“Students are meeting increasingly less. This naturally creates a lot of problems as they end up being alone. This small step will help them connect when they take a 10-minute coffee or tea break,” said Manish Bhattacharya, dean of students affairs of IIT Kharagpur, while explaining another effort to draw students out by installing vending machines for free tea and coffee.

The machines, for which a Japanese company has been roped in, will be in place from the academic year beginning this summer.

The blackout hours are helping, students say. “It was like an outreach programme where the administration wanted to speak to us… tell us what had happened and how it was important to be connected with fellow students. Many came out of compulsion but realised that it helped. Students interacted with each other, even discussing the suicides that had been troubling for many of us,” said Anisha Sharma, a student.

The latest suicide was on April 8, when a fourth-year student was found hanging in his hostel room.

Other efforts include a programme for parents with psychiatric professionals, courses on happiness mental well-being, and reaching out to alumni who faced depression during their college days.

Depression is seen as among the main reasons and students say the institute lacks adequate number of counsellors.

Mental health professionals on campus reported depression, adjustment disorders and, in some cases, personality disorders as among the cases they often come across.

“The first thing that parents ask us when they come to drop their children to the institute is about placements and package. They need to stop this. It puts unnecessary pressure on the students. This is the reason we have decided to have an orientation programme with the parents too,” said PP Chakrabarti, IIT Kharagpur’s director.

Officials said they will also turn a microcredit elective on “the science of happiness well-being” into a 3-credit course for all students from the next academic year.

“We are evolving more courses so students will be able to go for micro-specialisation in science and happiness. The subjects that they take up include depression, grief, so these projects that they take up to engineer happiness are meaningful,” said Prof P Patnaik, IIT Kharagpur.

The courses are run by the institute’s Rekhi Centre of Excellence for the Science of Happiness.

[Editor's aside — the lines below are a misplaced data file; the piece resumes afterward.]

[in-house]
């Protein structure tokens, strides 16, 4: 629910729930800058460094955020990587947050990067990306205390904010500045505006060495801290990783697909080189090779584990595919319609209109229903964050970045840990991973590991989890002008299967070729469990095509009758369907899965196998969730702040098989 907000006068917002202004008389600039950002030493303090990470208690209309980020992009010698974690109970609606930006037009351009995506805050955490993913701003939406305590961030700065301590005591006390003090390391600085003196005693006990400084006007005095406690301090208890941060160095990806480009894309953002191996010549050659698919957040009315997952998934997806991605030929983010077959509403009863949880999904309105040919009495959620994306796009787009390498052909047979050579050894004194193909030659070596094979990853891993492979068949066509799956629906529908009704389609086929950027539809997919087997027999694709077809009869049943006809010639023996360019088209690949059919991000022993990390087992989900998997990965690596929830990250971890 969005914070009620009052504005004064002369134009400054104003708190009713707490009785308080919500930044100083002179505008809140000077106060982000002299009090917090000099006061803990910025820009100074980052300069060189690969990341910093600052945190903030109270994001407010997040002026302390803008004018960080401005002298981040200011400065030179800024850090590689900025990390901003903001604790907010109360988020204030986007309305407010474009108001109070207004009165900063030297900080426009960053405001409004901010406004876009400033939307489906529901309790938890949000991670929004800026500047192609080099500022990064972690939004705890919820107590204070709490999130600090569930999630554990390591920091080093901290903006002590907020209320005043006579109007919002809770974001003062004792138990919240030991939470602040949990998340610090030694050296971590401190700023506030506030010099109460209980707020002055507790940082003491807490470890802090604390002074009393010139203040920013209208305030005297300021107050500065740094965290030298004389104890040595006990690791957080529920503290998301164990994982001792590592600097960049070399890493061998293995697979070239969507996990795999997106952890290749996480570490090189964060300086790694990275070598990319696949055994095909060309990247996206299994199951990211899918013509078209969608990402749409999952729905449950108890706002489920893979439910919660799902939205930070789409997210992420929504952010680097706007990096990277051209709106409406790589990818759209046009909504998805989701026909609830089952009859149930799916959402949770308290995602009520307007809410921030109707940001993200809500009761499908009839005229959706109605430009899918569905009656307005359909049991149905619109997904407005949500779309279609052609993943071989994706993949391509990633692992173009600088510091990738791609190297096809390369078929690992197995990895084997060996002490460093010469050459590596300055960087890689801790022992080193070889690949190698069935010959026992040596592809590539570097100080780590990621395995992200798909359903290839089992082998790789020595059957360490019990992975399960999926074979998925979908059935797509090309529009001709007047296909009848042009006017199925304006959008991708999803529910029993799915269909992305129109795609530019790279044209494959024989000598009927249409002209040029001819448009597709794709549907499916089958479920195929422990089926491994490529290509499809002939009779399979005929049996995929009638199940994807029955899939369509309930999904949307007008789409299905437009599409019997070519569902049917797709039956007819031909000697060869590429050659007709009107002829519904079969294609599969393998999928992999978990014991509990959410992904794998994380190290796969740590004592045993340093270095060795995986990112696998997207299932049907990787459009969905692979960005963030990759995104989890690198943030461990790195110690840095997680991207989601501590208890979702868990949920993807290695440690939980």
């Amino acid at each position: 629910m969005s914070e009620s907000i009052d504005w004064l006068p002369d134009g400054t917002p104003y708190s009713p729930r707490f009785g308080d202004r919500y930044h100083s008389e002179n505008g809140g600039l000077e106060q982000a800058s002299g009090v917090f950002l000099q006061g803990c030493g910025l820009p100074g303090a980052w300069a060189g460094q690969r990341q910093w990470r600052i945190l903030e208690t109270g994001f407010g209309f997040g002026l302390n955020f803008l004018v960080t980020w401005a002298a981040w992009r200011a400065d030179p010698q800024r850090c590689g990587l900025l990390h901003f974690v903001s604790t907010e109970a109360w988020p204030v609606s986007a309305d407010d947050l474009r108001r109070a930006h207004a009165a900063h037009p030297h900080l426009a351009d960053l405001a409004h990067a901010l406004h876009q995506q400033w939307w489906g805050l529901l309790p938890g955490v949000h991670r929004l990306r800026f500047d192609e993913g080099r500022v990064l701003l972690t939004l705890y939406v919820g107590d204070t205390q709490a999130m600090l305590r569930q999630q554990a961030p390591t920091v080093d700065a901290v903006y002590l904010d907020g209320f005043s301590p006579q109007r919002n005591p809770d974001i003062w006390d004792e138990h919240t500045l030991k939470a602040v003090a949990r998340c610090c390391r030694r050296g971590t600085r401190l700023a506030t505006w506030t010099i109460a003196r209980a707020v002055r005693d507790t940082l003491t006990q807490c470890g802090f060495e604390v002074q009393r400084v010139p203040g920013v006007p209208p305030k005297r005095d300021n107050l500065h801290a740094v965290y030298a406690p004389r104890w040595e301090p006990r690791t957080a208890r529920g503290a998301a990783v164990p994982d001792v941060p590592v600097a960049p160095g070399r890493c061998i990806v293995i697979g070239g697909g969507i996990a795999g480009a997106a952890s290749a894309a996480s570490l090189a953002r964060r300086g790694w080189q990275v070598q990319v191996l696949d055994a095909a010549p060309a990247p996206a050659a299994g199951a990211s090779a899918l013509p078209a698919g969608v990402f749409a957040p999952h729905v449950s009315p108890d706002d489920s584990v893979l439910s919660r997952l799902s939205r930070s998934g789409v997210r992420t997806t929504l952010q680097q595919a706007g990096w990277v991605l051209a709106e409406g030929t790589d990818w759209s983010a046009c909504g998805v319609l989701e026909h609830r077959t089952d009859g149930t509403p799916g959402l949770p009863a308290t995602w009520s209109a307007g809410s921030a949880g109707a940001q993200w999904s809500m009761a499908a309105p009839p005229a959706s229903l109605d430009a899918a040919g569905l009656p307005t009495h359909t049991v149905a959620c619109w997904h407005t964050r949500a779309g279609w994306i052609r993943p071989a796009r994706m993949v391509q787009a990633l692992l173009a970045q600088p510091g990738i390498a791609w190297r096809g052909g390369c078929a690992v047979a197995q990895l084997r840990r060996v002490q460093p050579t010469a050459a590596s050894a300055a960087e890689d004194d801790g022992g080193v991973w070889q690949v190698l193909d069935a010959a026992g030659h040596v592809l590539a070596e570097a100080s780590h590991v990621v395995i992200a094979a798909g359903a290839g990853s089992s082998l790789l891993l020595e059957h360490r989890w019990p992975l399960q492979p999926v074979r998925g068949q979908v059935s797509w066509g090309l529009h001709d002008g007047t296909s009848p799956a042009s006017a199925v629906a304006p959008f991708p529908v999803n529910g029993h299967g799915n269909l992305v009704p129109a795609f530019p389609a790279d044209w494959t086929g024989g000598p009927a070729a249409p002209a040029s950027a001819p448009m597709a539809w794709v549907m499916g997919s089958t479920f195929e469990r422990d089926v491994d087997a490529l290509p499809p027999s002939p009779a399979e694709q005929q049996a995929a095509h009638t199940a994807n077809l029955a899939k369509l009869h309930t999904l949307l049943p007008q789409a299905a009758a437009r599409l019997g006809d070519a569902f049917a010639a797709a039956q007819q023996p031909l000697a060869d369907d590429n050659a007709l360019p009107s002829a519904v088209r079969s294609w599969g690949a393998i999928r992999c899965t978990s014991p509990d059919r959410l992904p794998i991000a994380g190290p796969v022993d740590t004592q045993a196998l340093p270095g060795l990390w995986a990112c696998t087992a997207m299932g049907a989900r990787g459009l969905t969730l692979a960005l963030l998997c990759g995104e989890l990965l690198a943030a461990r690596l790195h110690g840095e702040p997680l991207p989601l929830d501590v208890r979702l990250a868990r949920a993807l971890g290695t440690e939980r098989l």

IIT Kharagpur has also decided to collaborate with an agency to identify the strength of students instead of their weaknesses, as is the case with current evaluation systems.

Officials are in touch with alumni for campaigns that will prod students to open up.

“Some of the alumni have approached us and they will share their experiences by recording it and circulating it on the website and Facebook page of the institute. There is a stigma attached with depression and this will address that,” the spokesperson said.

 

 

[“source-hindustantimes”]

IIT Delhi to soon set up School of Design for creative buds

The proposal has already been approved by the IIT Senate and is likely to be placed before the Board of Governors later this month.
NEW DELHI: The prestigious Indian Institute of Technology (IIT) here, known for its engineering courses, will soon set up a School of Design for the ones high on creative quotient.

The proposal has already been approved by the IIT Senate and is likely to be placed before the Board of Governors later this month.

“Be it machines or gadgets, what is inside is what engineers design. But for instance, a phone, how should the case be, how should it look like, where and how the buttons should be, this is not something a technocrat can work better upon and there is a need for someone who specialises in product design,” IIT Delhi Director V Ramgopal Rao told PTI.

The proposed School of Design will offer Bachelor of Design (BDes), a four-year-long course, and Master of Design (MDes) of two-year duration.

“For the BDes there is a separate entrance test in the country and we will be a part of it. Of course, for creative designs you cannot test one on concepts of Physics, Chemistry and Maths but on the ability of creative thinking which is not an engineer’s domain,” he said.

The institute presently offers Master of Design but only has four faculty members for the course with a limited intake.

“Once we have a full-fledged school of design, we will recruit more faculty for the Masters course and then start offering the Bachelor’s degree,” Rao said.

“For the practical aspects, design students will work with engineers and design products which we will patent and commercialise in the longer run as we do for the technical projects,” he said.

 [Source”timesofindia”]